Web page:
Making meals healthier is a worthy goal, and replacing refined sugar with alternatives is a sound way to cut down on added calories.
More than just adding to your day’s calorie count, refined sugars may be linked to other adverse health outcomes such as high cholesterol, diabetes, and heart disease. On the other hand, using sugar substitutes can cut down on calories and provide the same sweet taste packaged with beneficial nutrients like fiber and protein.
Many well-known sugar substitutes are artificially made and thus sweeter than refined sugar; others occur naturally from plants in various forms. For the best sugar swap for your cooking and baking needs, read on to learn about the natural and artificial sweeteners available in most markets today.
Raw honey is an excellent sugar substitute because it’s full of vitamins and minerals—everything from antioxidants, iron, zinc, and vitamin B6 are in raw honey (pasteurized honey loses a lot of nutrients, so try to find raw honey from a trusted local source). While raw honey is a great substitute for refined sugar, bakers need to know that it can’t be used in all applications. Because honey isn’t heat-stable, it shouldn’t be used for baking. Instead, sweeten items with honey after they’re baked or when the mixture has cooled to room temperature. This rule is true for things like hot tea, as well—wait until your tea is at a palatable temperature before stirring in honey as a sweetener.
All three of these sugar substitutes come from natural plant sources and are great substitutes for refined sugar, but they don’t contain many nutrients because they’re processed into liquid form. When baking, you may need to add more bulk to your recipes to maintain the desired consistency. Fortunately, they’re heat-stable, so you can bake with them effectively. Using one of these liquids will also slightly alter the flavor, so experiment with tastes to determine which sweetener pairs best with your concoction.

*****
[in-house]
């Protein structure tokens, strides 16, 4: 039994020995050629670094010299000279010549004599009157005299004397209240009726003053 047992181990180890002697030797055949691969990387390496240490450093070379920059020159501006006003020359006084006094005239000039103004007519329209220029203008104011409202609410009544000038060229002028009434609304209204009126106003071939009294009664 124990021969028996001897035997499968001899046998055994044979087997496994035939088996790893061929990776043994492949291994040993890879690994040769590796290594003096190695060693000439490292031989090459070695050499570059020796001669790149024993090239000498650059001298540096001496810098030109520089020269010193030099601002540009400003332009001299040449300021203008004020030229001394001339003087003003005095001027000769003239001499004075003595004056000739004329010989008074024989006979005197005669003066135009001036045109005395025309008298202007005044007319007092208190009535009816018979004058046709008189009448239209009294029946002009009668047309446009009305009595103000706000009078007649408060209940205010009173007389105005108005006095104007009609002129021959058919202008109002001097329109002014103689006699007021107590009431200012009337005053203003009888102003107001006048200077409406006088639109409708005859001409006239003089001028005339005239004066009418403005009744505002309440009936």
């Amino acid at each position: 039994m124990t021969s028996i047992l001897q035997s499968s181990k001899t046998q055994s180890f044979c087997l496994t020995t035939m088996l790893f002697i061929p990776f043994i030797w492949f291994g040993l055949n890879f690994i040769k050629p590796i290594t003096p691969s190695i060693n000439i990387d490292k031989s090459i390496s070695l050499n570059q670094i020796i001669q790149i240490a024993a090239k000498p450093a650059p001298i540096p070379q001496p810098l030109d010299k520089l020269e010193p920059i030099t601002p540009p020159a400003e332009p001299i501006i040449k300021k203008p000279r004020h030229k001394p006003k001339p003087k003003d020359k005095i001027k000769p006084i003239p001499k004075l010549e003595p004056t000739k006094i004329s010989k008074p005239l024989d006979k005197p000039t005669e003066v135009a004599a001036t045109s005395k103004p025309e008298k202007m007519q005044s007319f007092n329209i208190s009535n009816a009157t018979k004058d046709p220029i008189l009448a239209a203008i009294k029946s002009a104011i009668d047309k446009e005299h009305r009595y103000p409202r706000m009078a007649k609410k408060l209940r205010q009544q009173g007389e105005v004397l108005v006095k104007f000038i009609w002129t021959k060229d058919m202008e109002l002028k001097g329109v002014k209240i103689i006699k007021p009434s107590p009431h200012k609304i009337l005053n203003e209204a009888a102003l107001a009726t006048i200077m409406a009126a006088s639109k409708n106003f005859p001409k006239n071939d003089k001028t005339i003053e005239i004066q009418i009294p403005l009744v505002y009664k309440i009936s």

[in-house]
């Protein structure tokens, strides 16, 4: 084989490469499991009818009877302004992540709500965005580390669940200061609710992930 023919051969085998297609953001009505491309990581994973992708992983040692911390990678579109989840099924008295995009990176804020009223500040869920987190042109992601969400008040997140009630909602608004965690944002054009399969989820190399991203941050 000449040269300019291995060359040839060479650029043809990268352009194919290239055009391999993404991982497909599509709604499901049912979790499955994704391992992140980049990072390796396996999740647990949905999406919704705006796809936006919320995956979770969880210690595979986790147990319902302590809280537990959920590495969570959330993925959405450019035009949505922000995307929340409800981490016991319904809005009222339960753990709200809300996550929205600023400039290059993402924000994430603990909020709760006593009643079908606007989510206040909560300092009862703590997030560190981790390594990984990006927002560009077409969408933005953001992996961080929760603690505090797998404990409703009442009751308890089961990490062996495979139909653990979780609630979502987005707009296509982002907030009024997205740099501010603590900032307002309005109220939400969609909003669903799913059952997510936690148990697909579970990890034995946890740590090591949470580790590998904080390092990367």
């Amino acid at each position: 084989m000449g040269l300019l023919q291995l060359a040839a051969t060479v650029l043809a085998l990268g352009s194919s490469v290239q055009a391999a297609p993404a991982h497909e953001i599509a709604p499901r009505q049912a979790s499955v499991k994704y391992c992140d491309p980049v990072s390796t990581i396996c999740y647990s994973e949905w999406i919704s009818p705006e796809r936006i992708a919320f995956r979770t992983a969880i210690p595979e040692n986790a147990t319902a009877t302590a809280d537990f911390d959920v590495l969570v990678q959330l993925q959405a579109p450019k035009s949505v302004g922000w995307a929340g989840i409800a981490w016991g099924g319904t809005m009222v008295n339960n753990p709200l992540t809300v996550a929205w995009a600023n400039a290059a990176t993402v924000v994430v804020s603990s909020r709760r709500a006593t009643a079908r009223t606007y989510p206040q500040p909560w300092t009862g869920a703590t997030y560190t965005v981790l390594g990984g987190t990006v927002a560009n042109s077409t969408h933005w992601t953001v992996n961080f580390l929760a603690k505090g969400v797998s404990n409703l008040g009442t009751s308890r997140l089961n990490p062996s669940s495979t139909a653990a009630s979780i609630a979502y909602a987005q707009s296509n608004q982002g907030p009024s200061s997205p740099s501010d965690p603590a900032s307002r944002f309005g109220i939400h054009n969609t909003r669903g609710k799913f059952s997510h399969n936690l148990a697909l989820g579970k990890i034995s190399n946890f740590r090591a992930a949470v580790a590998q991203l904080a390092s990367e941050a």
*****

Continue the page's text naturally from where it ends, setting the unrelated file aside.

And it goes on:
Used in South America for centuries, the stevia plant’s leaves can provide a natural sweetener for many dishes. Because stevia is roughly 200 times sweeter than refined sugar, be careful to adjust your measurements accordingly. You can find good recipes here that use stevia in appropriate quantities. Some people report a metallic aftertaste from stevia, but experimenting with different potencies can eliminate this concern. If you have diabetes or are cooking for those who do, stevia is one of the American Diabetes Association’s recommended sugar alternatives. But be aware—the FDA has not approved whole stevia leaves for use in the United States, only the purified form called stevioside, so check labels carefully if you’re purchasing from independent retailers.
A relatively new refined sugar substitute, monk fruit has antioxidants that provide sweetness up to 200 times that of table sugar. Many people like monk fruit sugar because it doesn’t have a noticeable aftertaste like many other options. The American Diabetes Association lists monk fruit (luo han guo) as a recommended sugar alternative, so it might be a good option if you’re trying to accommodate this dietary need. Plus, in contrast with some other alternative options, monk fruit provides potential benefits such as anti-inflammatory properties.
A superb alternative to refined sugar (especially in fruit-based baking such as pies and muffins), date paste is rich and almost creamy, so adding it to your baking can give a deep flavor that other substitutes don’t match. Especially popular in desserts such as brownies, date paste is easy to make on your own if you can’t find it available in stores. Simply soak dates in hot water until soft, then blend in a food processor (using some of the soaking liquid) until you get the desired consistency. Because the date paste is bulky, you can substitute it one-for-one in your recipes. Using dates instead of sugar gives you more potassium, fiber, and iron!
The FDA has approved many well-known artificial sweeteners, including saccharin (Sweet’N Low), aspartame (Equal), and sucralose (Splenda). All considered “high intensity” and “non-nutritive” sweeteners, these alternatives can be a great option for those who want to reduce calories. Because these options are much sweeter than refined sugar, make sure to adjust your recipes accordingly. In addition, because they don’t provide any nutritional value, it’s essential to make sure you balance their use with plenty of vitamin-rich foods in the rest of your diet.
Whether you’re looking to simply reduce calories or incorporate more nutrient-rich sugars into your diet, these refined sugar alternatives are great options for a healthier home.